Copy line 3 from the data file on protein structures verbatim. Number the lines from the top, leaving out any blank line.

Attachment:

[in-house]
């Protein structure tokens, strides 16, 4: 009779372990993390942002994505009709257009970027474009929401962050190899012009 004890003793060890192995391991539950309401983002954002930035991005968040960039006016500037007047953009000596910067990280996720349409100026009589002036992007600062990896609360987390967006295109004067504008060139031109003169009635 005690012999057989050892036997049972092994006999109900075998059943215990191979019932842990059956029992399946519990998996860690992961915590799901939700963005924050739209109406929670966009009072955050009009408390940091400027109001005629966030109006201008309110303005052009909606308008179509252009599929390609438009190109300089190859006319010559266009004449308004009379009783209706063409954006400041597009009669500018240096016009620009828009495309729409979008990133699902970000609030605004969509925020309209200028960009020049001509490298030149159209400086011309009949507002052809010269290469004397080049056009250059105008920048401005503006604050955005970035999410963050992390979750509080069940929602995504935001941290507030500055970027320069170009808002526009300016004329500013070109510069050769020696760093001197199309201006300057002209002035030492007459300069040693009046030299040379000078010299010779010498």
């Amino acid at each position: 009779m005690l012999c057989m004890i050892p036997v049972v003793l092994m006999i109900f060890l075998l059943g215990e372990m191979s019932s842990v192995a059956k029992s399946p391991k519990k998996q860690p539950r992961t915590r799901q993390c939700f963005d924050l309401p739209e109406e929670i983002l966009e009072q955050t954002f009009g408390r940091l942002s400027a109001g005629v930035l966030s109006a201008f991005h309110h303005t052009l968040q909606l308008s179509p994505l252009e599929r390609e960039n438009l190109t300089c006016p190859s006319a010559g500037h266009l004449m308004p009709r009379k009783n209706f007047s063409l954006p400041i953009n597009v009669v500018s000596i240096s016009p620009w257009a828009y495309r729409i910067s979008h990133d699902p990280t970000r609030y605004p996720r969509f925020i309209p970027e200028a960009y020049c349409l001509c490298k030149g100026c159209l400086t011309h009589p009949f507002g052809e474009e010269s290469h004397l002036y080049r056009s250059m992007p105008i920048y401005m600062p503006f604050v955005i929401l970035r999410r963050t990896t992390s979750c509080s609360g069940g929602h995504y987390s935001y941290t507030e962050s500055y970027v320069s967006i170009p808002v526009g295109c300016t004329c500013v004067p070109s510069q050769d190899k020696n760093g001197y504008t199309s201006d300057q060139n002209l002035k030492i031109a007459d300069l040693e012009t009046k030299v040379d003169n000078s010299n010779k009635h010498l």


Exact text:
């Amino acid at each position: 009779m005690l012999c057989m004890i050892p036997v049972v003793l092994m006999i109900f060890l075998l059943g215990e372990m191979s019932s842990v192995a059956k029992s399946p391991k519990k998996q860690p539950r992961t915590r799901q993390c939700f963005d924050l309401p739209e109406e929670i983002l966009e009072q955050t954002f009009g408390r940091l942002s400027a109001g005629v930035l966030s109006a201008f991005h309110h303005t052009l968040q909606l308008s179509p994505l252009e599929r390609e960039n438009l190109t300089c006016p190859s006319a010559g500037h266009l004449m308004p009709r009379k009783n209706f007047s063409l954006p400041i953009n597009v009669v500018s000596i240096s016009p620009w257009a828009y495309r729409i910067s979008h990133d699902p990280t970000r609030y605004p996720r969509f925020i309209p970027e200028a960009y020049c349409l001509c490298k030149g100026c159209l400086t011309h009589p009949f507002g052809e474009e010269s290469h004397l002036y080049r056009s250059m992007p105008i920048y401005m600062p503006f604050v955005i929401l970035r999410r963050t990896t992390s979750c509080s609360g069940g929602h995504y987390s935001y941290t507030e962050s500055y970027v320069s967006i170009p808002v526009g295109c300016t004329c500013v004067p070109s510069q050769d190899k020696n760093g001197y504008t199309s201006d300057q060139n002209l002035k030492i031109a007459d300069l040693e012009t009046k030299v040379d003169n000078s010299n010779k009635h010498l």